HOME      •      SEARCH      •      EMAIL    •     ABOUT

Family Agapanthaceae
African lily
Agapanthus africanus Linn.

Scientific names Common names
Abumon africanum (L.) Britton African lily (Engl.)
Agapanthus africanus (L.) Hoffmans Lily of the Nile (Engl.)
Agapanthus minor Lodd. Love flower (Engl.)
Agapanthus umbellatus L'Hér.  
Crinum africanum L.  
Mauhlia africana (L.) Dahl  
Mauhlia linearis Thunb.  
Mauhlia umbellata (L'Hér.) Thunb. ex Schult. & Schult.f.  
Tulbaghia africana (L.) Kuntze  
Tulbaghia heisteri Fabr.  
Tulbaghia minor (Lodd.) Kuntze  
Agapanthus africanus (L.) Hoffmanns. is an accepted name The Plant List

The name agapanthus (flower of love) derives from the Greek work agape meaning love, and anthos meaning love. Africanus derives from Latin referring to its African origin.

Agapanthus africanus is an evergreen shrub with thick rhizomes. Stems are stout, bearing a tuft of long, narrow leaves. Leaves are basal, 2-ranked, linear-lanceolate, up to 50 centimeters long and 2-4 centimeters wide. Flower stalks are stout, erect, up 30 to 50 centimeters high. Flowers are in umbels, 12- to 30-flowered, usually bright blue-violet, crowded at the end of along stalk,

- Ornamental pot cultivation in the Philippines.
- Native to Southern Africa but naturalized in scattered places in the world.

- Saponins and sapogenins of the furostane and spirostane type, including agapanthegenin and steroid spirostan sapogenins.
- Anthycyanin gives the colors to the flowers.
- Study has yielded a chacone compound, Isoliquiritigenin. (8

- Considered cardiac, stomachic, uterotonic. oxytoxic, pectoral, expectorant, aperient, purgative, nephritic.

- Leaf may cause mouth pain and ulcerations. May be irritating to the eyes and skin. Suspected but unproven hemolytic effects.

Parts utilized
Rhizomes, leaves and roots.

• No reported folkloric medicinal use in the Philippines.
• A plant of fertility and pregnancy – used by South African traditional healers as phytomedicine to treat ailments related to pregnancy and to facilitate labor. Orally or rectally, as a decoction, to ensure an easy delivery and a healthy child. It may facilitate expulsion of the placenta and augment uterine contractions. Roots worn as necklace for easy childbirth and fertility. Decoction used in washing newborn babies; also, an infant tonic.
• Considered an aphrodisiac, used for impotency and barrenness.
• Leaves used around wrists to bring down fever.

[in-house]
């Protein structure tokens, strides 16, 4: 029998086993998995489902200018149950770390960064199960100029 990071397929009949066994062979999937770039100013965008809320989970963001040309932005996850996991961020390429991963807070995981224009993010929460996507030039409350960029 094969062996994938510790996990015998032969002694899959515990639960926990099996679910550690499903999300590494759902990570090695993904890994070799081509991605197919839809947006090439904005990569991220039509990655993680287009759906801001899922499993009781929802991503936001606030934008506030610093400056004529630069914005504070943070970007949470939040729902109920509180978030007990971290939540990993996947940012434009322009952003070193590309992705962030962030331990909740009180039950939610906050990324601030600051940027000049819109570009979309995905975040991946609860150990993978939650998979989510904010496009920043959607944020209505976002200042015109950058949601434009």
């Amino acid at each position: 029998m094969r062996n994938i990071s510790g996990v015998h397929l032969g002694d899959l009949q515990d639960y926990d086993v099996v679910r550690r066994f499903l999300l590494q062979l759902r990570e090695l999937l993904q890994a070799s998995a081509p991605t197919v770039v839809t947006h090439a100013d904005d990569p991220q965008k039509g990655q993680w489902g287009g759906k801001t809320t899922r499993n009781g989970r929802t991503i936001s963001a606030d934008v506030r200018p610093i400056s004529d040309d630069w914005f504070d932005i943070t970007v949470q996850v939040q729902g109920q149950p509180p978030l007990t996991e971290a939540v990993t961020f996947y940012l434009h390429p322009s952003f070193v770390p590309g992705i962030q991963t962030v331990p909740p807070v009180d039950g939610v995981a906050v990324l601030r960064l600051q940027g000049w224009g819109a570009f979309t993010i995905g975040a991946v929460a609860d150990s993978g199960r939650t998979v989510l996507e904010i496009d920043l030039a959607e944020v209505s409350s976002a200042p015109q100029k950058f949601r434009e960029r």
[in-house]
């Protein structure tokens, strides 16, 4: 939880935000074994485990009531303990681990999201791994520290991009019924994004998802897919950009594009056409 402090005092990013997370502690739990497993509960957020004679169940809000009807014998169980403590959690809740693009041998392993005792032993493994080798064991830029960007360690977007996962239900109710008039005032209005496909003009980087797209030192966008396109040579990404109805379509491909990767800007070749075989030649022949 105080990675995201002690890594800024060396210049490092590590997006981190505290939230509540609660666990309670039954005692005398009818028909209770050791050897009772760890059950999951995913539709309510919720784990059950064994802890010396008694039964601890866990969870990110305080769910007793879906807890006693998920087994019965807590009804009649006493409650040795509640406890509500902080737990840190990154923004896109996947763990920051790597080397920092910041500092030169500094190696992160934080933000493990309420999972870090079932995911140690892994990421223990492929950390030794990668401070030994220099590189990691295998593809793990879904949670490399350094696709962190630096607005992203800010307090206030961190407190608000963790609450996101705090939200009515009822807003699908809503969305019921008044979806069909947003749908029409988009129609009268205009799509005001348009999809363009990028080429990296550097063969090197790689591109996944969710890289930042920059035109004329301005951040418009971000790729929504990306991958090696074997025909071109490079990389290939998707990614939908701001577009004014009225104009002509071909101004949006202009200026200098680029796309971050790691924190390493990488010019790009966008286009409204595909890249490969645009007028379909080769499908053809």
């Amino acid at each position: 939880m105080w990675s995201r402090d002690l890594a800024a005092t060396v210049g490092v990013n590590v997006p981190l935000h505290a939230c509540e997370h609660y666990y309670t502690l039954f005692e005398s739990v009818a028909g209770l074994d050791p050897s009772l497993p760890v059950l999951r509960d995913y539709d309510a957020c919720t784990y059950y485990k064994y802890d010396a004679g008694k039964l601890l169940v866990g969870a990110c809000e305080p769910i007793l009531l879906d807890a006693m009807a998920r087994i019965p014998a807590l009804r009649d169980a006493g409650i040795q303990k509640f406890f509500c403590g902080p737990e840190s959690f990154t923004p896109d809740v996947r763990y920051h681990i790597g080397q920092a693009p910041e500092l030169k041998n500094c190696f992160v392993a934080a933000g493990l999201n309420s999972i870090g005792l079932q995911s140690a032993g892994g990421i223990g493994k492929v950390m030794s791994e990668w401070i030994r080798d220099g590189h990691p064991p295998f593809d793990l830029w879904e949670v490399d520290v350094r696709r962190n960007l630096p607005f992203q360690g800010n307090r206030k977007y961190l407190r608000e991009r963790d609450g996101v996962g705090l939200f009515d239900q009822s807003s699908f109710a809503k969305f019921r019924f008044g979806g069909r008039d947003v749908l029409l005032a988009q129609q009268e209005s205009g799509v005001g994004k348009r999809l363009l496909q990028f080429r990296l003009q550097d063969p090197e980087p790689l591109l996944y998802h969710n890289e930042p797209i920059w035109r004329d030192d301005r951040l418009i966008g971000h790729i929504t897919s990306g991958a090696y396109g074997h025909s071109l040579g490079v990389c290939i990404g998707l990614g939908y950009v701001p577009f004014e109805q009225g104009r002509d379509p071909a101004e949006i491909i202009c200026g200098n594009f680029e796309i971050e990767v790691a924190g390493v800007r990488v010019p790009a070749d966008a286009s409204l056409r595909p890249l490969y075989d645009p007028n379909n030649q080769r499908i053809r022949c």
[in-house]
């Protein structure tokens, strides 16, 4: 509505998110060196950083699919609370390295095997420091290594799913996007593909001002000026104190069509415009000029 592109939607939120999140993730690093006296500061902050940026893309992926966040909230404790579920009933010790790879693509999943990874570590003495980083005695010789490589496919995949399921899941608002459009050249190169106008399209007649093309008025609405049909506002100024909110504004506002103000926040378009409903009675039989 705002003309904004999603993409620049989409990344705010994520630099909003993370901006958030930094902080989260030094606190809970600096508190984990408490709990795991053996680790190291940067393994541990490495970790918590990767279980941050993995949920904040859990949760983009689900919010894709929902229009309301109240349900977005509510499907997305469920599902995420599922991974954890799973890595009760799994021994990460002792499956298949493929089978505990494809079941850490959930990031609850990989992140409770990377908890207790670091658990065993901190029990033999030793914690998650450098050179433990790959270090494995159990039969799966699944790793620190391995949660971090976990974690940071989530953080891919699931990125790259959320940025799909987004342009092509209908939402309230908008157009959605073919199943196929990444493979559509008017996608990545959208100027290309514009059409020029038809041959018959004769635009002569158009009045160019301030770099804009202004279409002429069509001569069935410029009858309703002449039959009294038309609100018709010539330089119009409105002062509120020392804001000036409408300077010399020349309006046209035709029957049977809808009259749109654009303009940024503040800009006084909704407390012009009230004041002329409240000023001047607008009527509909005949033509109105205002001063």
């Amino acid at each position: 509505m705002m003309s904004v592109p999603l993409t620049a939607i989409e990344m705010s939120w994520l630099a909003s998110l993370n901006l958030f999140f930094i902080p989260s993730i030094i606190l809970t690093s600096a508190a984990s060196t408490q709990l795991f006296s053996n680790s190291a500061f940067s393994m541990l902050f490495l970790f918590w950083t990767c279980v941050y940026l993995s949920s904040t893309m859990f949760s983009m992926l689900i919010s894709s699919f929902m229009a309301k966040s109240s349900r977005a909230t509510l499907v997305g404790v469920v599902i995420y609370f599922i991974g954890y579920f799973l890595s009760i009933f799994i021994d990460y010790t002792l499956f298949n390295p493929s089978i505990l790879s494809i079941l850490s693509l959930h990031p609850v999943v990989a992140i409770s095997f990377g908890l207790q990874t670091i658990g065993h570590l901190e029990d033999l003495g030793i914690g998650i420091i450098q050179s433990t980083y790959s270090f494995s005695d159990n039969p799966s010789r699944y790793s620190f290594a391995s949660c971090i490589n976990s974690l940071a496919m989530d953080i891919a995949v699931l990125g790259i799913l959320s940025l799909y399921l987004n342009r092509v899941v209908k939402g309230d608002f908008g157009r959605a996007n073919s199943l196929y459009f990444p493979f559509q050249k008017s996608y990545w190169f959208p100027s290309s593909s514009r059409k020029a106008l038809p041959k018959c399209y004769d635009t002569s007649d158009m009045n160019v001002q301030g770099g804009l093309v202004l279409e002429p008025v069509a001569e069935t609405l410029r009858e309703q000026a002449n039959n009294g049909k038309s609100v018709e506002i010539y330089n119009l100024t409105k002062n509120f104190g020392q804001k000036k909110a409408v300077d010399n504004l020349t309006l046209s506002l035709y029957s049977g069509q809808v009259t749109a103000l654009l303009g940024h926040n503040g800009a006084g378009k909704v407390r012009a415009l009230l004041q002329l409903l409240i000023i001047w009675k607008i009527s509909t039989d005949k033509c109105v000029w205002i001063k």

Oxytocic / Leaves:
Studies have shown that the aequeous extract of Agapanthus africanus leaves causes smooth muscle contractions in the uterine and ileal studies. On isolated rat uterus, the leaf extract exhibited agonist effects on the uterine muscarinic receptors and promoted synthesis of prostaglandins in the estrogenized rat uterus. The study provided a pharmacologic explanation for the ethnic use of A. africanus as herbal oxytocic in prolonged labor. (2)
Antifungal: Ethanolic extract of A. Africanus rhizomes showed significant antifungal activity against human pathogens–Trycchophyton mentagrophytes and Sporothrix schenekii. (3
) Crude extracts of aerial parts of A. africanus were screened against eight economically important plant pathogenic fungi. Results showed sufficient in vivo antifungal activity to warrant further investigation. (7)
Pesticide Alternative:
Invention reported on extracts and isolated substances that showed antimicrobial, especially antifungal, and bio-stimulatory efficacy and the suitability of these products as potential alternative for chemical pesticides. Extracts from aerial parts show higher efficacy compared to the soil parts of the plant. (6
Phytoremediation: Study suggests phytoremediation potential for petroleum. ( Analysis of Phytoscapes Species for BP Retail Sites. Kim Tsao. David Tsao, Ph.D. BP Group Environmental Management Company. 28 March 2003) (9

Ornamental cultivation.

Godofredo U. Stuart Jr., M.D.

Last Updated February 2016

Photo © Godofredo Stuart / StuartXchange
OTHER IMAGE SOURCE: Photograph / An agapanthus in pre-bloom stage / close up / Agapanthus africanus Family: Liliaceae Image No. 2 / Victorrocha / CC BY-SA 3.0 / File:Agapanthus Prebloom.jpg / 31 May 2008 / Wikipedia
OTHER IMAGE SOURCE: Photograph / Flower close up / Agapanthus africanus Family: Liliaceae Image No. 2 / Kurt Stüber [1] - caliban.mpiz-koeln.mpg.de/mavica/index.html part of www.biolib.de / CC BY-SA 3.0 / GFDL / Wikipedia

Additional Sources and Suggested Readings
Pharmacological effects of Agapanthus africanus on the isolated rat uterus / D J H Veale et al / Journal of Ethnopharmacology Vol 66, Issue 3, September 1999, Pages 257-262 / doi:10.1016/S0378-8741(98)00224-4
Toxicology and constituents
/ A Herb Monograph on Agapanthus africanus

Antifungal activity of Agapanthus africanus extractives / doi:10.1016/j.fitote.2007.12.004 / Fitoterapia Vol 79, Issue 4, June 2008, Pages 298-300
Steroidal saponins from the rhizomes of Agapanthus africanus (Linn) / Indian journal of chem / 2007, vol. 46, no7, pp. 1154-1158

Agapanthus africanus (L.) Hoffmanns / Synonyms / The Plant List
Extracts and compounds from agapanthus africanus and their use as biological plant protecting agents
EP 1903876 A2 (text from WO2007003286A2)
/ Patents
Antifungal properties of Agapanthus africanus L. extracts against plant pathogens / G. Tegegne, J.C. Pretorius, W.J. Swart / Crop Protection 27 (2008) 1052–1060
Anticancer plants: A Review / Rajandeep Kaur*, Jagpreet Singh, Gagandeep Singh, Harpreet kaur. Rajandeep Kaur / J. Nat. Prod. Plant Resour., 2011, 1 (4):131-136
Agapanthus africanus / Phytoremediation

It is not uncommon for links on studies/sources to change. Copying and pasting the information on the search window or using the DOI (if available) will often redirect to the new link page.

HOME      •      SEARCH      •      EMAIL